While that “was great for business meetings and heads-down work, our leadership recognized that we didn't have a space to review furniture or build prototypes. Designers have different needs, and one of those is space to work through concepts.”

“When people think of design, they think of a sketch, or a concept,” Newlin said. “But it's the material choices, the color, the fabrics, all of the things that go into it and you need space to curate those items and make those choices.”

Part think tank and part concept modeling shop and part research and design lab, the Innovation Center “allows us to get messy,” Eglinton said, “with foam models and sawdust everywhere. Here we have the liberty and the tools and the space and the references to collaborate and think outside the box. Or, to work on modular projects since there's been such a need to flatpack almost anything since the pandemic. We can have furniture in here to look at for dimensions or be inspired by shape, or scale or fabric, to be hands-on, and to ask ourselves 'Is this human-based design, based on ergonomics and research, or is it just subjective? It's impacting our work from a creative standpoint and it's enabling us to get ahead of the market in developing design standards.”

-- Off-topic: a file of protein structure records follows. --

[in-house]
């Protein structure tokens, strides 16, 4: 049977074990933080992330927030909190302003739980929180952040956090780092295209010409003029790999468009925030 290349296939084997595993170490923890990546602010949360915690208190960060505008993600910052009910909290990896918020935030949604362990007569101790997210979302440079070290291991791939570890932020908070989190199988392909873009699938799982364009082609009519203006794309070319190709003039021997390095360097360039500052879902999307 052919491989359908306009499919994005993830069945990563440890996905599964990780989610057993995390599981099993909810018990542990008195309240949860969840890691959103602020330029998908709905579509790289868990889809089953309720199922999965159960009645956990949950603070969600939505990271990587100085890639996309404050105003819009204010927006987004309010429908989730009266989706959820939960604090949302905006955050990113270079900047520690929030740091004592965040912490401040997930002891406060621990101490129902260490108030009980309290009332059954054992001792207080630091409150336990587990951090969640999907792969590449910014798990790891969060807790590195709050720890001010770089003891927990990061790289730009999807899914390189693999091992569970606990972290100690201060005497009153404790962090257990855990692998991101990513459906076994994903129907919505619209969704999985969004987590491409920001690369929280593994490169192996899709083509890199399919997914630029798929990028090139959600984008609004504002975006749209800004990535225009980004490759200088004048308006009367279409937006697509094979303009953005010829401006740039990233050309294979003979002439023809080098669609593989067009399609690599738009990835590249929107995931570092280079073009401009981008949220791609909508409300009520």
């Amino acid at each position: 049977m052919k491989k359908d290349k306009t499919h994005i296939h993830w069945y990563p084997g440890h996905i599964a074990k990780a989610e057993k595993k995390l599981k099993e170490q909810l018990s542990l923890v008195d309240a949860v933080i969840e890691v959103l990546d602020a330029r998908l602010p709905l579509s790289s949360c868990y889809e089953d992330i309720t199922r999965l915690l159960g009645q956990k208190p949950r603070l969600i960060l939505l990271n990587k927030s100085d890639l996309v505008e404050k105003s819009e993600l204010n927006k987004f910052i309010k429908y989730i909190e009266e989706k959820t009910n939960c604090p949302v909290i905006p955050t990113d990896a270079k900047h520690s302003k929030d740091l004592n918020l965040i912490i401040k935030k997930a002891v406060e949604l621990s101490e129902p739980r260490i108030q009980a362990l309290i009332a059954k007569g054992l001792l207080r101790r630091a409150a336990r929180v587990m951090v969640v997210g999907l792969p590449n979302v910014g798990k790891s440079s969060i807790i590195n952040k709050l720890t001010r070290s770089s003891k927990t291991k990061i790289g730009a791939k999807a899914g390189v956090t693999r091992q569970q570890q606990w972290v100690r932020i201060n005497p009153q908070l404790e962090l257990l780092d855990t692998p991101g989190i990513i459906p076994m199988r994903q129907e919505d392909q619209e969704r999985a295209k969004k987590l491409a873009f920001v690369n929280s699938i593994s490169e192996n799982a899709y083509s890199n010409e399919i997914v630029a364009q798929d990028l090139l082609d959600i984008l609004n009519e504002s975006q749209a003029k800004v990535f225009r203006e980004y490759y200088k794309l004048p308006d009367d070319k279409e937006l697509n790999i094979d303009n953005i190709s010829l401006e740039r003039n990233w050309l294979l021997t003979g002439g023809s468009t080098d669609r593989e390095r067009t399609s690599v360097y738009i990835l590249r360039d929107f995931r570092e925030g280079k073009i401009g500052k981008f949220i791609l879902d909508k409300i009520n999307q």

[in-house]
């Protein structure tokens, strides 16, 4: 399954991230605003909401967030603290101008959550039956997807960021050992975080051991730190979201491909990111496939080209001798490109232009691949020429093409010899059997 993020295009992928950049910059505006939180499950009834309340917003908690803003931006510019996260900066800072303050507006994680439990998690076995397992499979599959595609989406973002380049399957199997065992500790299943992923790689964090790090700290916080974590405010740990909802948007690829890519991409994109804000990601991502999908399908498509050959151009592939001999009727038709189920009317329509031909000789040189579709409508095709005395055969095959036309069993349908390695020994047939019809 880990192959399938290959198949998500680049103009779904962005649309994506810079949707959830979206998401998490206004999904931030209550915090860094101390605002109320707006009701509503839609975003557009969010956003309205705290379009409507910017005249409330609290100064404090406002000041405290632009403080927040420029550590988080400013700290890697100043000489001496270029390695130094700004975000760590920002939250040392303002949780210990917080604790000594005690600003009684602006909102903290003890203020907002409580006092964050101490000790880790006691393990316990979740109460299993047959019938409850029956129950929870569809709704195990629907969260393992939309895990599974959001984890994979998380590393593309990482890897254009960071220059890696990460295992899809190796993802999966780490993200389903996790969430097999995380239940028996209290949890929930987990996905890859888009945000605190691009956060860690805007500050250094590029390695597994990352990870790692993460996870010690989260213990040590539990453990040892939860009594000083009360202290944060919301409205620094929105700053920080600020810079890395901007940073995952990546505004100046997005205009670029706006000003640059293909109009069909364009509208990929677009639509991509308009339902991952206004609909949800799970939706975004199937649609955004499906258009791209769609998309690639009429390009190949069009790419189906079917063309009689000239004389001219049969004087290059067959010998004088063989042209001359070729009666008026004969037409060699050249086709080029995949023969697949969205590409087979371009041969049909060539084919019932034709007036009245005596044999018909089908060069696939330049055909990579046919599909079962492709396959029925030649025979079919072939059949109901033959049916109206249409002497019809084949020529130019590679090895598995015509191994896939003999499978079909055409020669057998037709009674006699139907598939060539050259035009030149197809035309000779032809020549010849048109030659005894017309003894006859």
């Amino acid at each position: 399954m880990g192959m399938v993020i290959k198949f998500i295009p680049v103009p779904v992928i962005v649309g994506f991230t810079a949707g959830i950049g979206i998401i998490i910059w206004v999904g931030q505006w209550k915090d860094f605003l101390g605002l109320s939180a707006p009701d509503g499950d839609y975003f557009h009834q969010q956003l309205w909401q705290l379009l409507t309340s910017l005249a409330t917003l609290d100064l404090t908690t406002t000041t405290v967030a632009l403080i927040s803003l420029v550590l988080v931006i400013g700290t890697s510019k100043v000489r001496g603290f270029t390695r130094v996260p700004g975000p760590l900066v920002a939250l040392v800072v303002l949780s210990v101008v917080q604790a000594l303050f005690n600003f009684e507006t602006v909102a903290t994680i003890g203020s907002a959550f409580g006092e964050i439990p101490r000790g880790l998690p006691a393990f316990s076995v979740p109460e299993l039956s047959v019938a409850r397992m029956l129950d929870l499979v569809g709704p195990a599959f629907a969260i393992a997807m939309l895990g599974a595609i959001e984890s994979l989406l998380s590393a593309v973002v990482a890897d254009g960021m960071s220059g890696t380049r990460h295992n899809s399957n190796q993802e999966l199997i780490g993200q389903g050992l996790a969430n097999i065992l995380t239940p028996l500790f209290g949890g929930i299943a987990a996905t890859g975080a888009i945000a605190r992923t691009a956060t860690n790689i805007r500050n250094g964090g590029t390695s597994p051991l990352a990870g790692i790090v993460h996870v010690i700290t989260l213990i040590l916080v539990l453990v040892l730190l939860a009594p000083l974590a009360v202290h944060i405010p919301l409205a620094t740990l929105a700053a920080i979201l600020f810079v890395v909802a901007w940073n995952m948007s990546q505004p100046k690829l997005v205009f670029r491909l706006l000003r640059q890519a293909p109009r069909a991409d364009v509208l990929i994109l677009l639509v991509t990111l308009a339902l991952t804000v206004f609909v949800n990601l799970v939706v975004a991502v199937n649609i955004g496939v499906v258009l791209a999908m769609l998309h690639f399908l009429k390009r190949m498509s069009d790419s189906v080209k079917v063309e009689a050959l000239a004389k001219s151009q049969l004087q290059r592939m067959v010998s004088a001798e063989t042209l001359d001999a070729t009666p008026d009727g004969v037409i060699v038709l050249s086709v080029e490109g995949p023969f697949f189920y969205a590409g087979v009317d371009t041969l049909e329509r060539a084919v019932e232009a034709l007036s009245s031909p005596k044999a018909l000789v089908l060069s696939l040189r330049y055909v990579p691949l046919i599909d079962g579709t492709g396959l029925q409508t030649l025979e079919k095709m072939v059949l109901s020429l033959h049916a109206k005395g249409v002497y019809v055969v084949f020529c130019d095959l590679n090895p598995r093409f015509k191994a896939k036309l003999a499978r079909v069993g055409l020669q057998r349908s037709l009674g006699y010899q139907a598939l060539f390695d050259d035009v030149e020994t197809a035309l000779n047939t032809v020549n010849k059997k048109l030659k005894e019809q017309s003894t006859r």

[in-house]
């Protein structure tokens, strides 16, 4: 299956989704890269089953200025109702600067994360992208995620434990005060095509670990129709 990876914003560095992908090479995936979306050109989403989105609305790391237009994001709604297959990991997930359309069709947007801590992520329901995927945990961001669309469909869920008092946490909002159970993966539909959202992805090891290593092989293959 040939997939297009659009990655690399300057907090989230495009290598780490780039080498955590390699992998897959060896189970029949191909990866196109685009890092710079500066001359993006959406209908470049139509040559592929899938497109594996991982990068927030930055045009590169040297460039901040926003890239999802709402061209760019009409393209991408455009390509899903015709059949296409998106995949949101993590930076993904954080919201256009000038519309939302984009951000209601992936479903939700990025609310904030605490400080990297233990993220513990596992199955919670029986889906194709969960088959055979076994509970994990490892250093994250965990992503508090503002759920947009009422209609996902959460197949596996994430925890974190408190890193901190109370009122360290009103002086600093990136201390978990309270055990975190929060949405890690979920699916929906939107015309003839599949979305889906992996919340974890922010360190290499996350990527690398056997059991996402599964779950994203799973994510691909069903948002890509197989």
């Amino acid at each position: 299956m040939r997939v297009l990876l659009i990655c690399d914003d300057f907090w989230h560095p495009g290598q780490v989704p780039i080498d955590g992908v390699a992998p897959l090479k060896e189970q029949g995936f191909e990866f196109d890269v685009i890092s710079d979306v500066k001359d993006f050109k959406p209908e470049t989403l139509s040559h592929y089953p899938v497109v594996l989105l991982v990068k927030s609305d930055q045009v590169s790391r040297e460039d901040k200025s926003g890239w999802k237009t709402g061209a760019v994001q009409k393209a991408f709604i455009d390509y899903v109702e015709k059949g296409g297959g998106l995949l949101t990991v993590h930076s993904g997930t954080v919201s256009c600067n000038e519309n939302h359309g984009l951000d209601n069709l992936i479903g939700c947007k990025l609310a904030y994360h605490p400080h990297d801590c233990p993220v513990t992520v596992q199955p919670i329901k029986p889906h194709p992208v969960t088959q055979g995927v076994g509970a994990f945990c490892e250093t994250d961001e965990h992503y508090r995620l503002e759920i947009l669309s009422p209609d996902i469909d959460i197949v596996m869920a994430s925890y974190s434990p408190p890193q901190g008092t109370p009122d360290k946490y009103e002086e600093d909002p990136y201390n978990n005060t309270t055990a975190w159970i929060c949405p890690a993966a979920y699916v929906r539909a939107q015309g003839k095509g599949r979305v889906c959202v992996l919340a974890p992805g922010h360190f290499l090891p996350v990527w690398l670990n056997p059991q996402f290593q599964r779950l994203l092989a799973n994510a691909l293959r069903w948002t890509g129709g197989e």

As might be expected in a space devoted to innovation, one wall is devoted to whiteboards and cork boards where the designers tack up pictures, sketches, materials, and more as visual references. Given the speed at which product development and innovation are happening here, Eglinton shares that this invaluable visual tool is updated four times a year. “We do quarterly product meetings across all of our categories that bring the entire team together,” Newlin notes, “where we share our open projects for the next 12 to 18 months and Don goes through what needs working on from an innovation standpoint and how it might be applied.”

Of course, Flexsteel Industries is a global company with people working on projects not only in Dubuque but all over the U.S., Europe, Mexico, and Asia. For this reason, the company recently invested in a new software platform developed for movie production companies that replicates the whiteboard experience virtually and allows for collaboration in real-time with colleagues and partners around the world.